W3C home > Mailing lists > Public > www-style@w3.org > November 2011

a recall for a missing combinator

From: Niels Matthijs <niels.matthijs@internetarchitects.be>
Date: Tue, 15 Nov 2011 09:44:58 +0100
To: <www-style@w3.org>
Message-ID: <4ec226b7.8bcbe30a.48b2.ffffd9d3@mx.google.com>
Almost two years ago I called out for a new combinator. Not many people
warmed up to the idea, so I left it at that. Sadly these past couple of
months I've been experiencing more and more issues that all link back to my
original post.

 

The problem:

 

What I would like to do is find a way to style a component somewhat
separately from its (nested) context. Let me start with a little code
example:

 

<article class="product>

                <header>.</header>

                <div class="main">

                               <article class="review">

                                               <header>.</header>

                                               .

                               </article>

                </div>

</ article>

 

A simple piece of html for a product with reviews nested inside its main
content. The difficulty here is properly styling the header elements. Surely
it's not interesting for the review header to inherit the styles of the
product header, so we try to keep the styling separate:

 

article.product > header {..}

article.review > header {.}

 

This should do the trick for the code above. But setting your css so
strictly on html code can become real troublesome. Here are two examples
that will completely destroy your css:

 

1/ suddenly they decide to make every product appearing in a list to be
fully clickable. What you do is wrap header/main/footer in an <a>. Your css
breaks as you've killed the parent/child link between base tag and header.
You can add the a element to the css selectors, but this will break all css
for the detail view (which does not need the block-level link)

2/ javascript! It's pretty common these days to add all kinds of extra
structural elements for components. You write the basic html for people who
don't have javascript enabled, and add the extra elements in javascript for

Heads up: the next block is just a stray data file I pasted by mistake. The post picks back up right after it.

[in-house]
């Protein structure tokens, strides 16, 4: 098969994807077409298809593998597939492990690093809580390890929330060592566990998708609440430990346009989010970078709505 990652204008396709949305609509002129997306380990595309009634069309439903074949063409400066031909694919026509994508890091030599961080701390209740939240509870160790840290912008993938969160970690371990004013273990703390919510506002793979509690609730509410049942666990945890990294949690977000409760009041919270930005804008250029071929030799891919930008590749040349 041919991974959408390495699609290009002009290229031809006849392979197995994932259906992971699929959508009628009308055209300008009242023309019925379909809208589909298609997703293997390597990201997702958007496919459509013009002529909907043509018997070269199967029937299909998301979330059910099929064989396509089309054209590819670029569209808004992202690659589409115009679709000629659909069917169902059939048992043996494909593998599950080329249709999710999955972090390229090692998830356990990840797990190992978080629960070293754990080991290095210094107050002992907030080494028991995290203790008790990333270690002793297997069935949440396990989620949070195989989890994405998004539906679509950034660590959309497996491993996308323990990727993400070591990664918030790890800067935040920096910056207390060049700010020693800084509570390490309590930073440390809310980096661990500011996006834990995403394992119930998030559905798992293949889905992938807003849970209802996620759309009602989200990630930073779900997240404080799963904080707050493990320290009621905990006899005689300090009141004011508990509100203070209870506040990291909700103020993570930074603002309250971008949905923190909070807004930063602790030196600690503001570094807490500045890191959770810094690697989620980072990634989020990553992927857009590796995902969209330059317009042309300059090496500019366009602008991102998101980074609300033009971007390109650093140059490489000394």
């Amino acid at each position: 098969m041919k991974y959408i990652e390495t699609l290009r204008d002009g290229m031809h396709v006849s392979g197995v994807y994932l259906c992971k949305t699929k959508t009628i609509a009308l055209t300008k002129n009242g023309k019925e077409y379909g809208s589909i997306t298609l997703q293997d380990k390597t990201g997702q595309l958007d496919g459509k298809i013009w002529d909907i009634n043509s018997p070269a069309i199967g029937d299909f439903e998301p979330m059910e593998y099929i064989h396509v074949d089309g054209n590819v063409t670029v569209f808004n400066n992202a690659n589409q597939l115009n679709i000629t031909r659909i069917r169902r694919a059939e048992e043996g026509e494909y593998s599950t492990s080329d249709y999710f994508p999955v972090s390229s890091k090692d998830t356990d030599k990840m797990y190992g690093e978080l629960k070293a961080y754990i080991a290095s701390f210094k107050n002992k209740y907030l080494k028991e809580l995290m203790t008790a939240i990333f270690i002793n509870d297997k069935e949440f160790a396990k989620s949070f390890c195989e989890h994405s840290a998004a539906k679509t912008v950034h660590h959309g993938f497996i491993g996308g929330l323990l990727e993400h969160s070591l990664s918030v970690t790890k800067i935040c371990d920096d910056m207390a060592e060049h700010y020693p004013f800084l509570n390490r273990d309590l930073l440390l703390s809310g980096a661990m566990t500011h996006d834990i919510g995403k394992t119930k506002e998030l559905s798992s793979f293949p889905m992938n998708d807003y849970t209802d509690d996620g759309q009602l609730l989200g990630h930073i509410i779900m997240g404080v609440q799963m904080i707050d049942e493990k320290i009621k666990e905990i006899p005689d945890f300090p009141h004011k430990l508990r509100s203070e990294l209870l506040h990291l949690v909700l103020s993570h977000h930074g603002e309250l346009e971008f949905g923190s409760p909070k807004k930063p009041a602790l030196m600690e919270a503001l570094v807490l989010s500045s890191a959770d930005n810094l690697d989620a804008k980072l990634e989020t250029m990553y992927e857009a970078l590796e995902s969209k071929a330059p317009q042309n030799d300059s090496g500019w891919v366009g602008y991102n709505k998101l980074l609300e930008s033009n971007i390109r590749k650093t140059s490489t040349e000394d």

those that have it enabled. But adding structural elements (especially
wrappers) can completely break your css. This sucks if you're using an
existing javascript, but even when you're writing it yourself you're still
forced to duplicate selectors when a child selector breaks.

 

These two cases are hardly uncommon and I've encountered them quite a few
times these past couple of months, forcing me to curse even more than I
already did before, mostly because I had hoped that when dropping ie6 things
would've become more robust to style.

 

 

The (partial) solution

 

Translating my need to a practical solution may not be all that easy. The
closest I get is looking for the first nested instance  and target all
matches on that level:

 

article.product (?) header {.}

 

This should match the first nested instance of the header, ignoring whatever
levels that come in between .product and header, but failing to match the
header in article.review

 

 

Problems with the solution above

 

I know this is not a full fix for my problem. If I have <p> elements nested
on several levels nested inside the article.product I still can't style them
differently from the <p> elements inside the article.review. This would call
for a way where css could define an actual scope. While I think this could
be incredibly powerful, it's also destructive in the wrong hands.

 

Still I believe that the extra combinator could solve a lot of problems,
even in its somewhat defected form. With more and more scripts changing the
html code and with functional elements like <a> and <form> around that can
break the structure (while they should not really influence general styling)
I believe that the child combinator is becoming increasingly dangerous to
use, hence becoming more and more useless. This is a shame because it's
essential in styling elements separately from its context.

 

 

Finally, the blog post I wrote almost two years ago:
http://www.onderhond.com/blog/work/missing-css-combinator

 

Greets,

Niels Matthijs

http://www.onderhond.com
Received on Tuesday, 15 November 2011 09:00:41 GMT

This archive was generated by hypermail 2.3.1 : Tuesday, 26 March 2013 17:20:46 GMT